Erosion along the East Branch of the DuPage River has caused this tree to fall into the waterway. (c) The Morton Arboretum 2015. All rights reserved.
A healthier river and protection for trees
The East Branch of the DuPage River flows through the heart of The Morton Arboretum. To improve the environmental health and biodiversity of the river and to safeguard important tree collections, the Arboretum and the U.S. Army Corps of Engineers are at work on a river restoration project. The project runs through 2020, although the most visible work was done between 2015 and 2017.
The project will:
- Stabilize the river banks
- Protect the Arboretum’s important tree collections
- Improve water quality
- Replace non-native turf grass with native grasses, sedges, and wildflowers
- Create better habitat for birds, fish, and other wildlife
- Remove invasive species of trees, shrubs, and other plants
- Improve opportunities for birdwatching and other recreation
Reshaping the river banks
The work is taking place along more than 1.5 miles of river in the Arboretum. It involves re-grading the artificially steep, badly eroded banks to give them a gentle slope. Invasive plants that choked the old river banks have been removed, and the new sloping banks are being planted with a variety of native trees, grasses, wildflowers, and other plants.
A healthier ecosystem
The sloped banks and new plantings have created a more natural river’s edge that is home to a greater variety of birds, butterflies, and other wildlife. In the river itself, boulders and other features break up the water’s flow, creating eddies in the water and nooks and crannies where fish, crayfish, and other animals can live and breed.
In addition to improving the river ecosystem, the project will safeguard the Arboretum’s globally important tree collections from further erosion. Over the past several decades, water rushing down the artificially straightened river has scoured the soil from around tree roots, causing some trees to fall into the river and endangering many more. The newly created habitat areas will be a buffer to protect the Arboretum’s Living Collections from erosion by river waters.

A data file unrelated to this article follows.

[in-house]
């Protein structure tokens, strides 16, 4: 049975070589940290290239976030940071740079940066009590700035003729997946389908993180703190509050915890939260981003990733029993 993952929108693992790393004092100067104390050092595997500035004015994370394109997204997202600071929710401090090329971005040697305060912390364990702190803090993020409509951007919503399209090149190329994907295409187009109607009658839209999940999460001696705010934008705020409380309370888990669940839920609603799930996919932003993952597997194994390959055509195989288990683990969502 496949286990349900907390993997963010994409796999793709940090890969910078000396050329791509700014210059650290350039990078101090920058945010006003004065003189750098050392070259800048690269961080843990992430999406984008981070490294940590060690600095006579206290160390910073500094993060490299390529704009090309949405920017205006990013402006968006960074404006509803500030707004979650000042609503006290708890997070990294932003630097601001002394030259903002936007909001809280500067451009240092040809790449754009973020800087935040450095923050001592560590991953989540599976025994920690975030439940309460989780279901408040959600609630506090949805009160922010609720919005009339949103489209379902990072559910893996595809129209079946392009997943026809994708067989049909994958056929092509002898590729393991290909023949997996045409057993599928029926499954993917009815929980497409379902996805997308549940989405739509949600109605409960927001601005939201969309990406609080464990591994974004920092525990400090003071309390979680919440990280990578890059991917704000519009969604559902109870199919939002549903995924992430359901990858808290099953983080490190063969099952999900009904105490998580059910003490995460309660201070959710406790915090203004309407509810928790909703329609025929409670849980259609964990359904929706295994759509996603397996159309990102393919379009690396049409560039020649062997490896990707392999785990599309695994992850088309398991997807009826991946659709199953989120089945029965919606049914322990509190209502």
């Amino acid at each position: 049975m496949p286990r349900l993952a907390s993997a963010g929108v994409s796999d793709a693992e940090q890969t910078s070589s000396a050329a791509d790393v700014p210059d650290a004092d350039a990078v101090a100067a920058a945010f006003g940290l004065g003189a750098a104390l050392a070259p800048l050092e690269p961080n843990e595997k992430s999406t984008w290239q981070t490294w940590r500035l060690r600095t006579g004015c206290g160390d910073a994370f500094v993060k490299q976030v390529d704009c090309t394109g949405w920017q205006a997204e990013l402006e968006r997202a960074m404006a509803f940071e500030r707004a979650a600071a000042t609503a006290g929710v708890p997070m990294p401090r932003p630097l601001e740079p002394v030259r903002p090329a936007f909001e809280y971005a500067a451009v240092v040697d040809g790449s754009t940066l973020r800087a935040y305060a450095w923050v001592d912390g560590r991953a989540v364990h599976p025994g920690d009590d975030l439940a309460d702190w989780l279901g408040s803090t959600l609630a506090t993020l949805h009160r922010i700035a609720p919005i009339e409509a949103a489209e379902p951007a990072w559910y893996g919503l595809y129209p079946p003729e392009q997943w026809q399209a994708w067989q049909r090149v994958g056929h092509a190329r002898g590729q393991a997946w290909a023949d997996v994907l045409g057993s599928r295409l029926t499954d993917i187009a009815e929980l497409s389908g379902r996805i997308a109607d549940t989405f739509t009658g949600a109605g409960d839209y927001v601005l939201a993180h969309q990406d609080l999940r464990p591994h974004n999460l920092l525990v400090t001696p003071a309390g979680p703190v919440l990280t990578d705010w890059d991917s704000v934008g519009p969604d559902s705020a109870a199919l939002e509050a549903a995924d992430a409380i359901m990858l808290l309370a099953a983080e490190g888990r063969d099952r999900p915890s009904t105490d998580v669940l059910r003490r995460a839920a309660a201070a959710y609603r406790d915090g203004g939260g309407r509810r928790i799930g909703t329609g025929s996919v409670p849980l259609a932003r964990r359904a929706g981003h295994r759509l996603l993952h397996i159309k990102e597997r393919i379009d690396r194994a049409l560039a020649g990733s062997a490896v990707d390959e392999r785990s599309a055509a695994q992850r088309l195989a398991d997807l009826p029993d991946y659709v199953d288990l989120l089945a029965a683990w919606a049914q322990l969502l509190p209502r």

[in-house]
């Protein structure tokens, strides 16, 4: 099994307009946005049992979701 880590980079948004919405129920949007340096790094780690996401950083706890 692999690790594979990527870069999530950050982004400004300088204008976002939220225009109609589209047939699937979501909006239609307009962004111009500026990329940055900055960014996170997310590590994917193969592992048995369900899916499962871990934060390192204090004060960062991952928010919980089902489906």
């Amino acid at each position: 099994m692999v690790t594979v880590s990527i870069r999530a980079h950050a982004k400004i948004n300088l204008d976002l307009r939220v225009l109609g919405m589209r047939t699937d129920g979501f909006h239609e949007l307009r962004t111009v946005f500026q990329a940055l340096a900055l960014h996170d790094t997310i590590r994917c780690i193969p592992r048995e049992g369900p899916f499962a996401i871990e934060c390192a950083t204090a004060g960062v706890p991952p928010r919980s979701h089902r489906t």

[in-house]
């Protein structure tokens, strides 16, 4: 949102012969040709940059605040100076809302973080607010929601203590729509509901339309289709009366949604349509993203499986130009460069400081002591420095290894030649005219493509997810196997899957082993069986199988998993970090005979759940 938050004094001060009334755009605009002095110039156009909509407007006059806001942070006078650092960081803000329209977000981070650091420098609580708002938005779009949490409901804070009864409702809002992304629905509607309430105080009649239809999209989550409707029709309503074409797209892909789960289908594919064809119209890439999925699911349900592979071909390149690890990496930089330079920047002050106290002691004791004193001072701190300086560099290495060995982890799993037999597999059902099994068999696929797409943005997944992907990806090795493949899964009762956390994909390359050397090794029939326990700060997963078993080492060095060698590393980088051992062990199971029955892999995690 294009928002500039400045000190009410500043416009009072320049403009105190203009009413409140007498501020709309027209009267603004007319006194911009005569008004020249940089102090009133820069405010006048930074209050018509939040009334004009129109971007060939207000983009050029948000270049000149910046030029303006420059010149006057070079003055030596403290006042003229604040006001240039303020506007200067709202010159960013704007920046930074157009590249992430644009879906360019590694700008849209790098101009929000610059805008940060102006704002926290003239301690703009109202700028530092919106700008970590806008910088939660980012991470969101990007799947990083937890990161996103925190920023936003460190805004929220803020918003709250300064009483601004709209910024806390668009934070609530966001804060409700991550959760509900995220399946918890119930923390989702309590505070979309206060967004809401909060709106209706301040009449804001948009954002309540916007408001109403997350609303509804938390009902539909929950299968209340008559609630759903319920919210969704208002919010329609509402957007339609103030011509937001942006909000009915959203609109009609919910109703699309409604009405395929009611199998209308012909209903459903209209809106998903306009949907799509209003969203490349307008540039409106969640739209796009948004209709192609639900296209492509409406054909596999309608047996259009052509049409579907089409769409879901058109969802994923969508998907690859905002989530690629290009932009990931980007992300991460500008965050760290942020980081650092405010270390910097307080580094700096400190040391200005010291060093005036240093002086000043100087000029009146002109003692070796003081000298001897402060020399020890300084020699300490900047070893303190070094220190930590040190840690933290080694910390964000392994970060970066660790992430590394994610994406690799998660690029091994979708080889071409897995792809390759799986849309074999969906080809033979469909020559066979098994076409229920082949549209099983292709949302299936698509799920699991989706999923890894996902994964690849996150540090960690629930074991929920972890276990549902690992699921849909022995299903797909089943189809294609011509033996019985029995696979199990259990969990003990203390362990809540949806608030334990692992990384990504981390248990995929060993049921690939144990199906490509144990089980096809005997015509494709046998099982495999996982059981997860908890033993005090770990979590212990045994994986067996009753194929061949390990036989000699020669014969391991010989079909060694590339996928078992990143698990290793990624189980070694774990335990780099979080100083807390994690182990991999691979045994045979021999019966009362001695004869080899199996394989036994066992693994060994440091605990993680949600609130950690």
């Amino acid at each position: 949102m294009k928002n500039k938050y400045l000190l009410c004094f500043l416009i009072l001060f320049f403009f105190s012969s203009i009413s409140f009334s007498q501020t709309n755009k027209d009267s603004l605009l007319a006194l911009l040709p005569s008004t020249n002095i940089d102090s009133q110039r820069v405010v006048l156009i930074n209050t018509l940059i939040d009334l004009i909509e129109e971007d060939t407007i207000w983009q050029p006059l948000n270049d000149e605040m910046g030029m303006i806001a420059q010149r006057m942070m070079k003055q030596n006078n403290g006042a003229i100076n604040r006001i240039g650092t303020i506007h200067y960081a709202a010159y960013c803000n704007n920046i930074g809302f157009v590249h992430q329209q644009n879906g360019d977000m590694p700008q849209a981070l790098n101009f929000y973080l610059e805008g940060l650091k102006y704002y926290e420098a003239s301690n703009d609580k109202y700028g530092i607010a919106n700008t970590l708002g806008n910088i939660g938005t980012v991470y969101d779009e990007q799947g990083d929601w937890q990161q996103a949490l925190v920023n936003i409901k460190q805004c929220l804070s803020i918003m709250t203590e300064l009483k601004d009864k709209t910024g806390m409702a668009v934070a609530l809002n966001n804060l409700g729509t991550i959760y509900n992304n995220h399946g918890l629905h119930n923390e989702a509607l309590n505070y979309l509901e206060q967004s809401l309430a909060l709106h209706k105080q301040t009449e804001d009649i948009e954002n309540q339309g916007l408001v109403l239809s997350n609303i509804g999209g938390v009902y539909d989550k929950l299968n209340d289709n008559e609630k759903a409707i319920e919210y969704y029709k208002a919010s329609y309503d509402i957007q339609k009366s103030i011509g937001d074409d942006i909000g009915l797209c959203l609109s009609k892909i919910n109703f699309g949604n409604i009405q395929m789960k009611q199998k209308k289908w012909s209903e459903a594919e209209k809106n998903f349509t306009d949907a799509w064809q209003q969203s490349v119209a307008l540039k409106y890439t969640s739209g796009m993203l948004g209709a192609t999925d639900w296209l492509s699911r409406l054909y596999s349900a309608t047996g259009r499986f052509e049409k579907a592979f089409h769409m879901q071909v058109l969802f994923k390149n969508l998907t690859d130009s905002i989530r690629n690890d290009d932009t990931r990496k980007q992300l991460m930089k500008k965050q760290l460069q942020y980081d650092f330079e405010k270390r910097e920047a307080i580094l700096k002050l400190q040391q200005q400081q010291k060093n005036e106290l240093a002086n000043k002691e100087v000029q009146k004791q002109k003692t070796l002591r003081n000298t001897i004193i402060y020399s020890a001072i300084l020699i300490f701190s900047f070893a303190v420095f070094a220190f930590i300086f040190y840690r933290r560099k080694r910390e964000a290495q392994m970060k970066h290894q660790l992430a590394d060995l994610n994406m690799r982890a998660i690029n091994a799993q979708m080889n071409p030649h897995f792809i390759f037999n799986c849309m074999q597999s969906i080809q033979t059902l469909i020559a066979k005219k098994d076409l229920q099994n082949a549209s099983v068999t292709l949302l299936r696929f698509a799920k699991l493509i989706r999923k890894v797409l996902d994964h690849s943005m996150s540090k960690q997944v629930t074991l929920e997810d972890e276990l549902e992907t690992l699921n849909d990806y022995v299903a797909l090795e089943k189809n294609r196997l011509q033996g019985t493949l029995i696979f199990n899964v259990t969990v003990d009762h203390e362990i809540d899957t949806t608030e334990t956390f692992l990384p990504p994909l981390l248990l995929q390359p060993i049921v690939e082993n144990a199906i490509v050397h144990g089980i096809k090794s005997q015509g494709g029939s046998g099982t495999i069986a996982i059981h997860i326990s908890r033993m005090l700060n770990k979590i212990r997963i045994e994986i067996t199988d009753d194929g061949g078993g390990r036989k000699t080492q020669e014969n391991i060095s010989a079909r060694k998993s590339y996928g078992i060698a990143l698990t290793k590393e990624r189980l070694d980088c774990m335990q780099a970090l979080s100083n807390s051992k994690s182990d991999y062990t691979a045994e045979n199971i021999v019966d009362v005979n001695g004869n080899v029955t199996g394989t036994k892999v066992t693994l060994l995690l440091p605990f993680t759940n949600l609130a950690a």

Invasive trees have been removed from along the river banks and about 850 new trees and shrubs are being added, along with thousands of other plants, including grasses, wildflowers, sedges, and water plants. We also have transplanted a number of smaller trees elsewhere in the Arboretum. We are propagating new trees and other plants that are valuable to our collections from cuttings. Once they are large enough, we will plant them elsewhere in our collections.
The first phase of the project, in 2015 and 2016, took place on the Arboreum's West Side along the stretch of river between Illinois Route 53 and Interstate Highway 88. It involved tree removal, re-grading, adding features to the river bed, and replanting. In 2017, similar work was undertaken farther north, on a stretch of river that flows through the Arboretum along the east side of Route 53 south of the Hidden Lake Forest Preserve. It is expected to be finished by early 2018.
Until the project's completion in 2020, Arboretum staff and contractors will monitor the river and its floodplain as the plants grow and a greater diversity of plant and animal species develops in the water and along the banks.
The cost of this project is approximately $5 million, with the majority funded by the U.S. Army Corps of Engineers.
Watch this page for project updates. Learn about the planting phase of our river restoration project.
Frequently Asked Questions
Get answers to frequently asked river restoration questions. Learn more